Part of a series of compassion and grace as school starts 2020: Part 1 for teachers, and Part 2 for parents
To school administrators of all levels,
This last month has been unlike any in your career.
Tell me, when you applied for your job, if they had told you that someday, there would be a mysterious and dangerous illness that no one would know anything about, and you would have to implement pages of policy to keep people safe before we knew everything about it–would you have taken it?
And what if they told you the policies they give you this week would be overridden next week?
And then tweaked two days later, and again a day later.
And, quite possibly, those directives will be completely overhauled the week after. Or maybe the month after. Or both.
Only three days into September, I have already received 10 emails from our school. The last email had a letter 3 pages long, with 15 different links to further information.
Each communication was positive, respectful, and reassuring, anticipating questions from parents; answering our concerns, fears and practical questions. Thank you for that.
The information seems overwhelming to me. I can only imagine the work it took for school administration to wrap their heads around provincial guidelines to pull the million details together–and then concretely enact them.
School administrators, you are my heroes!
How you are expected to develop a complete plan for schooling children safely with incomplete information seems mind boggling. The research on COVID-19 and children is so early and incomplete–there are a lot of holes. I get that people are doing the best they can–but you are developing an entire plan without having all the pieces of a complex puzzle.
Scientists are rapidly gathering pieces of information about transmission, treatment, prevention unique to school aged kids–but we don’t have nearly all of it. The information is incomplete–and being added to and adjusted constantly as data informs us–and your plan needs to be comprehensive.
Here’s the thing: Our children are the most precious gifts we have in life.
I would give up my life for my children. I’ve fought for them before, and I will advocate for them again. Absolutely. 100%.
I am a mama bear for my kids–and there are lots of mama and papa bears out there. I suspect you’ve already met a few of them. 😉
I’m both desperate to have him:
- Return to the goodness of school–his teachers, his friends, his sense of familiarity of school. I love all the goodness school brings him psychologically, emotionally, physically and intellectually. This spring, it also broke my heart to see my child away from supportive teachers, great friends, spirit-building extracurricular activities and all the things at school that are so good for him. He missed all the things. —and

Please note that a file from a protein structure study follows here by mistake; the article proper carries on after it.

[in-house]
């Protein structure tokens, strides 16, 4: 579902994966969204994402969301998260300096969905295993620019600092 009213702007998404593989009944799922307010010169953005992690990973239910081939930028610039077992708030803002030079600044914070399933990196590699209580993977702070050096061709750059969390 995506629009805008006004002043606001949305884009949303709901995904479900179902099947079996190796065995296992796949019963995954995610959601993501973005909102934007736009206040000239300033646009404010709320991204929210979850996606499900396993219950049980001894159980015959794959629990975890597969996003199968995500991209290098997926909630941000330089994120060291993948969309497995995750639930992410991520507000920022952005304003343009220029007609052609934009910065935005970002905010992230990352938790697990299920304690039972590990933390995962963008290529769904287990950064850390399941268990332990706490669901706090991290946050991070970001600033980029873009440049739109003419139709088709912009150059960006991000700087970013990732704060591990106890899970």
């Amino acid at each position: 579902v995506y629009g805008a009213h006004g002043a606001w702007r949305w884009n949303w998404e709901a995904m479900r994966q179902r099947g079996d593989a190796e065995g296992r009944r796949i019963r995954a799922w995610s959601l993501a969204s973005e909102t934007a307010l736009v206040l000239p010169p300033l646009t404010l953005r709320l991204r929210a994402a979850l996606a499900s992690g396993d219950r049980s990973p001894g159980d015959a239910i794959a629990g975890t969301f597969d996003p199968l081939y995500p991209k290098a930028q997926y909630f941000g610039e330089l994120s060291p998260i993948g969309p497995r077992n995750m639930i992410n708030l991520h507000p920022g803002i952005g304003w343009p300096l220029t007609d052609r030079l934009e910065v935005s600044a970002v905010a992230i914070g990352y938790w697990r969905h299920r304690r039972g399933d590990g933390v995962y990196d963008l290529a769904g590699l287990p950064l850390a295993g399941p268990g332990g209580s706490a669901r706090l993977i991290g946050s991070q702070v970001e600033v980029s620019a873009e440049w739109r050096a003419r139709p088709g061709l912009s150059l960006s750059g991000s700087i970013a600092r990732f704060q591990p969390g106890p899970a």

- NOT acquire COVID-19–for his own health and for our family’s wellbeing. I don’t want to catch it. What if I did, and was asymptomatic and inadvertently passed it on to friends, family or clients?
I’m a mom, and so I want it all for my kid…safety from disease, and security of school.
I want it all for my kid.
And this year, despite how much you may desire, you will not be able to give me what I want–no, what I need–for my child.
I’m afraid that is going to make me a bit frustrated this semester when I call the school with a question. I’m liable to be in a mood when I have a question.
So, Ms. or Mr. Principal, please know that some of us aren’t going to be our best selves when we express a concern about our child at school.
I find we are all a little more irritable these days. It doesn’t takes as much to have tone in our voice, irritability in our spirits, and increased volume when we speak.
And when the topic is our children’s wellbeing–well, multiply our anxiety and stress by 10–at least.
Us parents will do our best to notice the reactions we have–as we take in stress of all things COVID-19, we are likely to be tempted to offload it to you. That’s not fair.
Principals, vice-principals and other school administrators, please have compassion for us parents who speak louder, stronger, and more forcefully than is kind or fair to you.
It’s the stress leaking out or exploding from us. Not cool, but sometimes, it’s too hard to hold it in. Especially when it comes to our kids.
We will feel badly later, and if we can manage it, we’ll follow up with another call or an email to apologize. Some of us may feel so much shame, you won’t hear from us–know that those of us that can’t apologize know somewhere deep inside that we did you wrong.
You deserve our compassion–and our admiration. You have it–you might not feel it in the moment, though.
And frankly, you’re not going to hold it all together either. You have pressure from above you–health officials, school boards–and from your staff–teachers and educational assistants. Everyone is going to be on your case–and that will wear on you. We are sorry about how hard it will be on you.
Thank you for your service, school administrators.
We are grateful for all that you are doing to keep our kids safe and to give them a quality education. It won’t be easy this year.
You will drop some balls. Of course you will–nobody can keep that many balls in the air. It’s impossible.
But that won’t stop us from hoping you’ll pull it off. And being disappointed when don’t.
Please take good care of our kids. We love them profoundly, and are frightened. We need you to know how hard it is for us to trust anybody with our children in these days of uncertainty.
We don’t want our advance apology to give us a free pass–inexcusable behaviour is, well, inexcusable. We will do our best, we promise. We owe that to you–and to our kids.
Please–take good care of our kids.
Our children are actual little pieces of our very own hearts, walking outside of us, towards the school doors, by themselves, with masks, towards an uncertain year.
When you take care of our kids, you are taking care of us.
I am grateful.